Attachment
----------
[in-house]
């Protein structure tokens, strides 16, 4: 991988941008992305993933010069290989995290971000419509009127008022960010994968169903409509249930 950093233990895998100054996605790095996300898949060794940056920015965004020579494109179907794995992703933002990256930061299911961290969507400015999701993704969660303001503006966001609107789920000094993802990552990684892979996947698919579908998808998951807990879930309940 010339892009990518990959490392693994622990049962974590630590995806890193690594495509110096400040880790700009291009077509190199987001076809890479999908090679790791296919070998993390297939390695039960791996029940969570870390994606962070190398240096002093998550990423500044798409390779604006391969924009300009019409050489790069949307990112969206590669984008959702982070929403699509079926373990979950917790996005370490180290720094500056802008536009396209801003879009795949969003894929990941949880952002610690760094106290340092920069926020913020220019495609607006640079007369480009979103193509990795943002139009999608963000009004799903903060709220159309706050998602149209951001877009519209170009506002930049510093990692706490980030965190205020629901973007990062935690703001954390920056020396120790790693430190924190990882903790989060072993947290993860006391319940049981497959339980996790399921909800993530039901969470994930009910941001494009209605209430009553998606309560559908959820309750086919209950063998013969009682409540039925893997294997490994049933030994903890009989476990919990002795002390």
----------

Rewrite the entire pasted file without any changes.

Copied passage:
[in-house]
């Protein structure tokens, strides 16, 4: 991988941008992305993933010069290989995290971000419509009127008022960010994968169903409509249930 950093233990895998100054996605790095996300898949060794940056920015965004020579494109179907794995992703933002990256930061299911961290969507400015999701993704969660303001503006966001609107789920000094993802990552990684892979996947698919579908998808998951807990879930309940 010339892009990518990959490392693994622990049962974590630590995806890193690594495509110096400040880790700009291009077509190199987001076809890479999908090679790791296919070998993390297939390695039960791996029940969570870390994606962070190398240096002093998550990423500044798409390779604006391969924009300009019409050489790069949307990112969206590669984008959702982070929403699509079926373990979950917790996005370490180290720094500056802008536009396209801003879009795949969003894929990941949880952002610690760094106290340092920069926020913020220019495609607006640079007369480009979103193509990795943002139009999608963000009004799903903060709220159309706050998602149209951001877009519209170009506002930049510093990692706490980030965190205020629901973007990062935690703001954390920056020396120790790693430190924190990882903790989060072993947290993860006391319940049981497959339980996790399921909800993530039901969470994930009910941001494009209605209430009553998606309560559908959820309750086919209950063998013969009682409540039925893997294997490994049933030994903890009989476990919990002795002390």